2012 | Juliana Barr for “’Geographies of Power’: Mapping Indian ‘Borderlands’ of the Early Southwest,” in William & Mary Quarterly (January 2011)
2011 | Pekka Hamalainen for “The Politics of Grass: European Expansion, Ecological Change, and Indigenous Power in the Borderlands,” in William & Mary Quarterly (April, 2010)
2010 | Carlos Kevin Blanton for “The Citizenship Sacrifice: Mexican Americans, the Saunders-Leonard Report, and the Politics of Immigration, 1951–1952,” in Western Historical Quarterly (Autumn 2009)
2009 | Claudio Saunt for “Go West: Mapping Early American Historiography,” in William & Mary Quarterly (October 2008).
2008 | Brian DeLay for “Independent Indians and the U.S.-Mexican War,” in American Historical Review (February 2007).
2007 | Dr. Kelly Lytle Hernandez for “The Crimes and Consequences of Illegal Immigration: A Cross-border Examination of Operation Wetback, 1943-1954,” in Western Historical Quarterly (Winter 2006)
2006 | Samuel Truett for “Epics of a Greater America: Herbert Eugene Bolton's Quest for a Transnational American History,” in Interpreting Spanish Colonialism: Empires, Nations, and Legends, Schmidt-Nowara and Nieto-Phillips (University of New Mexico Press, 2005)
2005 | Andrew Graybill for “Texas Rangers, Canadian Mounties, and the Policing of the Transnational Industrial Frontier, 1885-1910,” in Western Historical Quarterly (Summer 2004)
2004 | Eric V. Meeks for “The Tohono O'odham, Wage Labor, and Resistant Adaptation, 1900-1930,” in Western Historical Quarterly (Winter 2003)
2003| David E. Narrett for “José Bernardo Gutiérrez de Lara: Caudillo of the Mexican Republic in Texas,” in Southwestern Historical Quarterly, CVI (October 2002)
2002 | James F. Brooks for “Lest We Go in Search of relief to Our Lands and Our Nation‖: Customary Justice and Colonial Law in the New Mexico Borderlands, 1680-1821,” in The Many Legalities of Early America. Published for the Omohundro Institute of early American History and Culture, Williamsburg, VA.(Chapel Hill: University of North Carolina Press, 2001)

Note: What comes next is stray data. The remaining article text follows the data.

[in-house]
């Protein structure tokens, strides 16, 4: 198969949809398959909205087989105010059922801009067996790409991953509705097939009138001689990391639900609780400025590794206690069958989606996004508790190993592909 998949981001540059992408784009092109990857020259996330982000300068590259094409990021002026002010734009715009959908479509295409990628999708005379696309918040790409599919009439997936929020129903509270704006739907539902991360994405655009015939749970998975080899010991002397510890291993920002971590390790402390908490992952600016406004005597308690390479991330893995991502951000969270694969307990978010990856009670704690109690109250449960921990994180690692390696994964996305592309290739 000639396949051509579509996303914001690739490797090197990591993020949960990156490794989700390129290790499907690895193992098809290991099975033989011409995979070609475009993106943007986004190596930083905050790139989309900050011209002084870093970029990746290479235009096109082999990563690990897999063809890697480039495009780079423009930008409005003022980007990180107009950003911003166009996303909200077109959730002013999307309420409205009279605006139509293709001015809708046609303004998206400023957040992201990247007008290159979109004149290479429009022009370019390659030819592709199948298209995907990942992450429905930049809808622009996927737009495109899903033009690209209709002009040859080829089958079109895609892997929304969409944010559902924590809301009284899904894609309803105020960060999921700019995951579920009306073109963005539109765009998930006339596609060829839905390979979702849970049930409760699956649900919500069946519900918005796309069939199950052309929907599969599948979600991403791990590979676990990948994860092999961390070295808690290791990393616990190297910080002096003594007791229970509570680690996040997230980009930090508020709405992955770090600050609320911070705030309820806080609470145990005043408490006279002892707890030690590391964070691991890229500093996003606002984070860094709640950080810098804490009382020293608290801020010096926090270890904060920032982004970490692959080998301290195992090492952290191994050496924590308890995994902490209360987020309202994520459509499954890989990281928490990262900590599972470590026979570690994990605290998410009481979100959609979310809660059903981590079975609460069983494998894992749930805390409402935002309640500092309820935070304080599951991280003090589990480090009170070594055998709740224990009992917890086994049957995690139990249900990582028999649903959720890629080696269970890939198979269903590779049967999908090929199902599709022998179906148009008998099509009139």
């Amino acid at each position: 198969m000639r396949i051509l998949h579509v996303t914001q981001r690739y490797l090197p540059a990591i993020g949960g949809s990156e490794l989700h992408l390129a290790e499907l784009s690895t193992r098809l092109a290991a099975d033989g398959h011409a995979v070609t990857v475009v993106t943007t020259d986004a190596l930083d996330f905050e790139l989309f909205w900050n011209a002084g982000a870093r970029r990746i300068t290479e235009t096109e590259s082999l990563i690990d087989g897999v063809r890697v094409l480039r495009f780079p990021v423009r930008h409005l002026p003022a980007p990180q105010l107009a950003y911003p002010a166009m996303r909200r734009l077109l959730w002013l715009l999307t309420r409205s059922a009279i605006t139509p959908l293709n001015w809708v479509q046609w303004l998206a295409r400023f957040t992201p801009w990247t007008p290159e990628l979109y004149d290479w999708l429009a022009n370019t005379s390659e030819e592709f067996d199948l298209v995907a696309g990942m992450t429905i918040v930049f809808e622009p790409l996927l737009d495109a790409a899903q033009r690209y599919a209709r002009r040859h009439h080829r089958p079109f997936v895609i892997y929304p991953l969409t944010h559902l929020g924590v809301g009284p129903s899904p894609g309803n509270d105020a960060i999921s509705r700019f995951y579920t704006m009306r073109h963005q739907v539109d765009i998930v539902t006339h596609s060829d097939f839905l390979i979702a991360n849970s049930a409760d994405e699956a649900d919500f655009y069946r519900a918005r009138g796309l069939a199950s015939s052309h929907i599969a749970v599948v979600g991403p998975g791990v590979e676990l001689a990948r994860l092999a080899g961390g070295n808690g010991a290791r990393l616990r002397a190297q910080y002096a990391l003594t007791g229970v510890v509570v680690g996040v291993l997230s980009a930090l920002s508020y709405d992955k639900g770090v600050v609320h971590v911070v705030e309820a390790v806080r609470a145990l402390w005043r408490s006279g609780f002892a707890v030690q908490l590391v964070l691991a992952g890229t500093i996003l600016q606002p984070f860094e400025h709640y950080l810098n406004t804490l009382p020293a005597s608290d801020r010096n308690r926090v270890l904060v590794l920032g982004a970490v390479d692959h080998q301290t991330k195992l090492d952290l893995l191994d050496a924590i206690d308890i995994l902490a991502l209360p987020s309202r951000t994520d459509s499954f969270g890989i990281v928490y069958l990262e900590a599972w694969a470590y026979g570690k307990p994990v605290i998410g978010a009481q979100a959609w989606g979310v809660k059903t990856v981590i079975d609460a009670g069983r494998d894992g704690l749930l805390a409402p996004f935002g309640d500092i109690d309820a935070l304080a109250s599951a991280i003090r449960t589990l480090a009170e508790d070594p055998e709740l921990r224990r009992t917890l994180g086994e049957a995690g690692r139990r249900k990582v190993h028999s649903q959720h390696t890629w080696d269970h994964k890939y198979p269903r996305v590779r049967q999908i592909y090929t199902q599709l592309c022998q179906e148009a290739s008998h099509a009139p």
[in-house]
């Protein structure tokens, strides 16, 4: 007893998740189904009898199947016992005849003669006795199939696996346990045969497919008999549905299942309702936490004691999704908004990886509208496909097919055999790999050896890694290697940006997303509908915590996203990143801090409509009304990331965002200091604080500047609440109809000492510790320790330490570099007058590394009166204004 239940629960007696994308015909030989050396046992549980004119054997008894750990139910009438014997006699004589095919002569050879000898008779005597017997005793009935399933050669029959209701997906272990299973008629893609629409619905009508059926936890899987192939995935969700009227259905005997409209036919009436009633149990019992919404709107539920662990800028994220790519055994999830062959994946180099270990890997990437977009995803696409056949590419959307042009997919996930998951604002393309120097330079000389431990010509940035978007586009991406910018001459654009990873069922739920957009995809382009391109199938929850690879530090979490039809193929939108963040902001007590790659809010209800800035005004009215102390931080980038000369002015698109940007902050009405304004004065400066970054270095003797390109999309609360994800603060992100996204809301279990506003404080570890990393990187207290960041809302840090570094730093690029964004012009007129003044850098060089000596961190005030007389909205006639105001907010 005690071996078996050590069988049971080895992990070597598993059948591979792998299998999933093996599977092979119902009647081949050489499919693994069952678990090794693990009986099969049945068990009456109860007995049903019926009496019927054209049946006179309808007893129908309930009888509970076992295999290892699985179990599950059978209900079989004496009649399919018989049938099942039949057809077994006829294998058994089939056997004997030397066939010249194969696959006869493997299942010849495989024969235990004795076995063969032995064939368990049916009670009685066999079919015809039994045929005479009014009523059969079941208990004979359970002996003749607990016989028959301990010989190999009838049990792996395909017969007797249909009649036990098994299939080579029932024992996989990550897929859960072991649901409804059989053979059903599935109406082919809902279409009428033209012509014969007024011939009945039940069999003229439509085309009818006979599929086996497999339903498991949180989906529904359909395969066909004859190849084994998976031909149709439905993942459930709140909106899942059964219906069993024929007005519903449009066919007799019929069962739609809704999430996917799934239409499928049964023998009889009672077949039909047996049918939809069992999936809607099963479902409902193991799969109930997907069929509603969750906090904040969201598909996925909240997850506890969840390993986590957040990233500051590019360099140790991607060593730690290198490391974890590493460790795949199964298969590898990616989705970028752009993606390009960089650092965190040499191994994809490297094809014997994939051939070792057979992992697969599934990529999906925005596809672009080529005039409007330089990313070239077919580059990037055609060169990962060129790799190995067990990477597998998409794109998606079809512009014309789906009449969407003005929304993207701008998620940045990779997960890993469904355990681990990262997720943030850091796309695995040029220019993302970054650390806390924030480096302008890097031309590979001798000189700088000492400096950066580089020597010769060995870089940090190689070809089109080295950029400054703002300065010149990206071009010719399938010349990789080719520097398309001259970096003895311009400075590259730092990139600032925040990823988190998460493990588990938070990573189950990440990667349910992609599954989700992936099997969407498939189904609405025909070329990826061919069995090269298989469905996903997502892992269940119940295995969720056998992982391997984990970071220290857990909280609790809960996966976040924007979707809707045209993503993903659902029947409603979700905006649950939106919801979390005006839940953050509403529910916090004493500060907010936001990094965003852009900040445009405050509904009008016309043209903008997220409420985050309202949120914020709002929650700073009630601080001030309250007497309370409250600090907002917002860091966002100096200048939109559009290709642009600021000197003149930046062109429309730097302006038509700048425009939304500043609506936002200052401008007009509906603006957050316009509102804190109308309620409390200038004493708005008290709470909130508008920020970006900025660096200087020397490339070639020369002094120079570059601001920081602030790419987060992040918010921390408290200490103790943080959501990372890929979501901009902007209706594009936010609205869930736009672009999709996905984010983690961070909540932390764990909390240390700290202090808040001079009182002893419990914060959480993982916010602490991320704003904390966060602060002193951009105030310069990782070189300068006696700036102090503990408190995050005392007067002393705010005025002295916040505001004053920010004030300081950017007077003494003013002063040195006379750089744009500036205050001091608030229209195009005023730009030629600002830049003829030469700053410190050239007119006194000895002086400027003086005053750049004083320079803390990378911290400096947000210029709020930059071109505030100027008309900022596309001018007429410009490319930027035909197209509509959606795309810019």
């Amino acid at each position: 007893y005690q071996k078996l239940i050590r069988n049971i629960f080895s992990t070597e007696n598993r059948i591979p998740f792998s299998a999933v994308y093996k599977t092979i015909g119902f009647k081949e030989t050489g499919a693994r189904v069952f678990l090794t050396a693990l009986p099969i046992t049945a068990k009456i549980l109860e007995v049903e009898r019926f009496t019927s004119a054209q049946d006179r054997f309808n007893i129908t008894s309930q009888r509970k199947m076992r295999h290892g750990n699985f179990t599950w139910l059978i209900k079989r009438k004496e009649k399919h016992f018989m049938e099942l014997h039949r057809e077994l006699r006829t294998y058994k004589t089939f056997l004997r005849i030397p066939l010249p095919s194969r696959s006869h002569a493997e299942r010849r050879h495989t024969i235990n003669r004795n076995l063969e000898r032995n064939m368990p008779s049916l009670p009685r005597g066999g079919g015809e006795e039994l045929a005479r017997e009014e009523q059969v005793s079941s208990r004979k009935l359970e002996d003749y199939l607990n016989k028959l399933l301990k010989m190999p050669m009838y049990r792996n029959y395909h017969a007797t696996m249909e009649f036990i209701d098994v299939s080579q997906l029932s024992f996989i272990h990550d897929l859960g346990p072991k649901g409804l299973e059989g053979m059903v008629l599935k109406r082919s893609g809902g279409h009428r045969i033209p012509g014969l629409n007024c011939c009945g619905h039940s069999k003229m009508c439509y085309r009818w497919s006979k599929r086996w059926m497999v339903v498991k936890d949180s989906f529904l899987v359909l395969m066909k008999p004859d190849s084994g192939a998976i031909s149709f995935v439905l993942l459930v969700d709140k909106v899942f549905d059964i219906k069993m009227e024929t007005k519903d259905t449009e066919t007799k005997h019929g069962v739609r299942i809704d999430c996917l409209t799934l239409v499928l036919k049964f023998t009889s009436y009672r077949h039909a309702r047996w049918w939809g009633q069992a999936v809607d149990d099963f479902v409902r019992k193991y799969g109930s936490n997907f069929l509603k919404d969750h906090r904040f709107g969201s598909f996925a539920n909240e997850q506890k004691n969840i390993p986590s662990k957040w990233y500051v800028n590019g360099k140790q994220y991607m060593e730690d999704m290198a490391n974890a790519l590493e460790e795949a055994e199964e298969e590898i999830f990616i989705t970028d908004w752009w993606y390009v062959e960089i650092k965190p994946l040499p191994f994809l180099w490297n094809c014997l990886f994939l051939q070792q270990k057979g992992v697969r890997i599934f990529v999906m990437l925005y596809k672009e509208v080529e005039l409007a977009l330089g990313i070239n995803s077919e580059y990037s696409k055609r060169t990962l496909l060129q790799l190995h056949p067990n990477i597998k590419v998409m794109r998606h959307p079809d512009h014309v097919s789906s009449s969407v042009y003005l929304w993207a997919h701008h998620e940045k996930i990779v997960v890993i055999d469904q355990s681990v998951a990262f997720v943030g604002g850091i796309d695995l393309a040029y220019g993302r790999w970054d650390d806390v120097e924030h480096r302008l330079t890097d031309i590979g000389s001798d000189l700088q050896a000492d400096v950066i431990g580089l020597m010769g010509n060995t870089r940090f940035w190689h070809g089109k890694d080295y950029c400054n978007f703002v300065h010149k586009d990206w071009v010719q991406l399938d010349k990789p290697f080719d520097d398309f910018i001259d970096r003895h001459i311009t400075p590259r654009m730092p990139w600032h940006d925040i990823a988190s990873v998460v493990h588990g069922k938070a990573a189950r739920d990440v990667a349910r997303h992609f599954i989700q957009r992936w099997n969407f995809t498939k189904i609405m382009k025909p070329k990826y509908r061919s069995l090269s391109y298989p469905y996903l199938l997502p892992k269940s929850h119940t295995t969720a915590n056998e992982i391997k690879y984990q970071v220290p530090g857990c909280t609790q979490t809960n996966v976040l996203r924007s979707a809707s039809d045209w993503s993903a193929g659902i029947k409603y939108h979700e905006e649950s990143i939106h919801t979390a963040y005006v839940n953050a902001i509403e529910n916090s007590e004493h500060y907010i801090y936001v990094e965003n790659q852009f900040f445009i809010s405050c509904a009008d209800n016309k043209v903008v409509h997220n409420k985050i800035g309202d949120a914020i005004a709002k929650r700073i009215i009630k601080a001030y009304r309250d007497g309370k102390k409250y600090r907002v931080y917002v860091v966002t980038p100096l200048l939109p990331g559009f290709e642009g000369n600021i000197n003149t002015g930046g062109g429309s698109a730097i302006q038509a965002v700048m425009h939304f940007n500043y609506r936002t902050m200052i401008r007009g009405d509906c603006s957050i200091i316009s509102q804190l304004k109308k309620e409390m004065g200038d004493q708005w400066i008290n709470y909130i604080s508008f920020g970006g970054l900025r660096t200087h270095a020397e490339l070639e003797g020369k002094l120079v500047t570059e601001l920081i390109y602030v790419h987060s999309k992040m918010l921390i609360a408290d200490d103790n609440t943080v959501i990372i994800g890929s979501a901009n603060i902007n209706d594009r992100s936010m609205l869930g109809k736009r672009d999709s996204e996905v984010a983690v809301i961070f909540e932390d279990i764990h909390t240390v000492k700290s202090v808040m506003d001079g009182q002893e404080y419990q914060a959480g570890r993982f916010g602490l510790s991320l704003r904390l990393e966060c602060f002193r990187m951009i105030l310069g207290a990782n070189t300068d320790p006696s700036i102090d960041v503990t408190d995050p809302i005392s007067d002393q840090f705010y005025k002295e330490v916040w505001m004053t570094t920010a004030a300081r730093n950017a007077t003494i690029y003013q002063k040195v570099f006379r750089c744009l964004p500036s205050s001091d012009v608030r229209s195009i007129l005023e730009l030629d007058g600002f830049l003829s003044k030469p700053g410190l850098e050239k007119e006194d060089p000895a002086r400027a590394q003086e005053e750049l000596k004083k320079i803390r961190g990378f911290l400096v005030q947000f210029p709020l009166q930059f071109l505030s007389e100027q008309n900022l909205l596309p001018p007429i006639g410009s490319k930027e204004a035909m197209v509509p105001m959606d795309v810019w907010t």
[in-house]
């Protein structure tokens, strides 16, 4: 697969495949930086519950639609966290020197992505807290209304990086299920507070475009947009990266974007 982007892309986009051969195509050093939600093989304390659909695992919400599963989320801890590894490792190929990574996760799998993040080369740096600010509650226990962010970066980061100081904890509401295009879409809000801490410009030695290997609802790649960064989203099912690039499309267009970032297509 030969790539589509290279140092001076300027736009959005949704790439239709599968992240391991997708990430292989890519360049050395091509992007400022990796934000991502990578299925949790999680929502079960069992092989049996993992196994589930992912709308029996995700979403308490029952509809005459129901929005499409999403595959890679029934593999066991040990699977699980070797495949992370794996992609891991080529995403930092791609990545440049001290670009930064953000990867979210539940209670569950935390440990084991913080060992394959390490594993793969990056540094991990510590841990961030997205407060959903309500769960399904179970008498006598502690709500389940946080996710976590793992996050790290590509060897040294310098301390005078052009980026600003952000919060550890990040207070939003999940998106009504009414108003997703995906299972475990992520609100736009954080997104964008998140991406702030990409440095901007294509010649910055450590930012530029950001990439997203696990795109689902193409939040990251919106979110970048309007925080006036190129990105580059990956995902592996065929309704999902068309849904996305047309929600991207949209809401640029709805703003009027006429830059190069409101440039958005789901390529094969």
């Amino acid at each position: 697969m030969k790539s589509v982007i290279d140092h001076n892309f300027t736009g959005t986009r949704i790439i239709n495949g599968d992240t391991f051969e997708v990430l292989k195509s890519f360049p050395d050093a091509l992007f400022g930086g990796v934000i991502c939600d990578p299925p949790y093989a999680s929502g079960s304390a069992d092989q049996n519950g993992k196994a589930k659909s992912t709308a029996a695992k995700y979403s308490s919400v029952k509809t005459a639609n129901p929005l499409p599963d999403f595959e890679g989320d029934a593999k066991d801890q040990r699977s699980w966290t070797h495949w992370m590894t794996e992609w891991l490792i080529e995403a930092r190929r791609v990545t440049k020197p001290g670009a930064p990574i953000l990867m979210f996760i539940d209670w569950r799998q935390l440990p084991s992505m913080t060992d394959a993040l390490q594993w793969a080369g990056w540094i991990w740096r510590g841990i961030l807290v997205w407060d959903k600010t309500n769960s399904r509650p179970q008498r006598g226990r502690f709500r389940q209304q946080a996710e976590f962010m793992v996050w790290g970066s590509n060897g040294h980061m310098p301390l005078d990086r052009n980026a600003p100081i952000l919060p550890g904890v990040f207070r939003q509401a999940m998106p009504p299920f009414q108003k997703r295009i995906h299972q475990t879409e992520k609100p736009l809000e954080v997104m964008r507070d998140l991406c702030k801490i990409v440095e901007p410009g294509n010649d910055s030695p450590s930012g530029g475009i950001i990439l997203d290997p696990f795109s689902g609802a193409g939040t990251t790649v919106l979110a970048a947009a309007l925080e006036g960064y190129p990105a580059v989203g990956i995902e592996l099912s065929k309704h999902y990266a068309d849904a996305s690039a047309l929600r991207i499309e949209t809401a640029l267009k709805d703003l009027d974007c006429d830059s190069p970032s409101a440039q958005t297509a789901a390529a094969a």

2001 | Iris H. Wilson Engstrand for “Of Fish and Men: Spanish Marine Science during the Late Eighteenth Century,” in Pacific Historical Review (February 2000)
2000 | No Award Given
1999 | Claudio Saunt for “‘The English has now a Mind to make Slaves of them all‘: Creeks, Seminoles, and the Problem of Slavery,” in American Indian Quarterly (Winter/Spring 1998)
1998 | Steve Hackel for “The Staff of Leadership: Indian Authority in the Missions of Alta California,” in William & Mary Quarterly (April 1997)
1997 | Ross Frank for “The Life of Christ and the New Mexico Santo Tradition,” in Catholic Southwest (1996)
1996 | Martin Padget for “Travel, Exoticism and the Writing of Region: Charles Fletcher Lummis and the ‘Creation‘ of the Southwest,” in Journal of the Southwest (Autumn 1995)
1995 | No Award Given
1994 | Albert L. Hurtado for “Herbert E. Bolton, Racism, and American history,” in Pacific Historical Review (May 1993)
1993 | Emilio Zamora for “The Failed Promise of Wartime Opportunity for Mexicans in the Texas Oil Industry,” in Southwestern Historical Quarterly (January 1992)
1992 | David Gutierrez for “Sin Fronteres? Chicanos, Mexican Americans, and the Emergence of the Contemporary Mexican Immigration Debate, 1968-1978,” in Journal of American Ethnic History (Summer 1991)
Sam D. Ratcliffe for “Escenasde Martirio: Notes on the Destruction of Mission San Saba,” in Southwestern Historical Quarterly (April 1991)
1991 | Harry P. Hewitt for “The Mexican Boundary Survey Team: Pedro Garcia Conde in California,” in Western Historical Quarterly (May 1990)
1990 | No Award Given
1989 | Bolton-Kinnaird Award Established
1988 | No Award Given
1987 | No Award Given
1986 | Harry Kelsey for “Finding the Way Home: Spanish Exploration of the Round-Trip Route Across the Pacific Ocean,” in Western Historical Quarterly (April 1986)
1985 | No Award Given
1984 | No Award Given
1983 | No Award Given
1982 | Albert L. Hurtado for “‘Hardly a Farm HouseundefinedA Kitchen without Them‘: Indian and White Households on the California Borderland Frontier in 1860,” in Western Historical Quarterly (July 1982)
1981 | No Award Given
1980 | No Award Given
1979 | No Award Given
1978 | No Award Given
1977 | David J. Langum for “Californios and the Image of Indolence,” in Western Historical Quarterly (April 1978)
1976 | Thomas H. Naylor for “Massacre at San Pedro de la Cueva: The True Significance of Pancho Villa‘s Disastrous Sonora Campaign,” in Western Historical Quarterly (April 1977)
1975 | No Award Given
1974 | Daniel Garr for “A Rare and Desolate Land: Population and Race in Hispanic California,” in Western Historical Quarterly (April 1975)
1973 | John L. Kessell for “Friars versus Bureaucrats: The Mission as a Threatened Institution on the Arizona-Sonora Frontier, 1767-1842,” in Western Historical Quarterly (April 1974)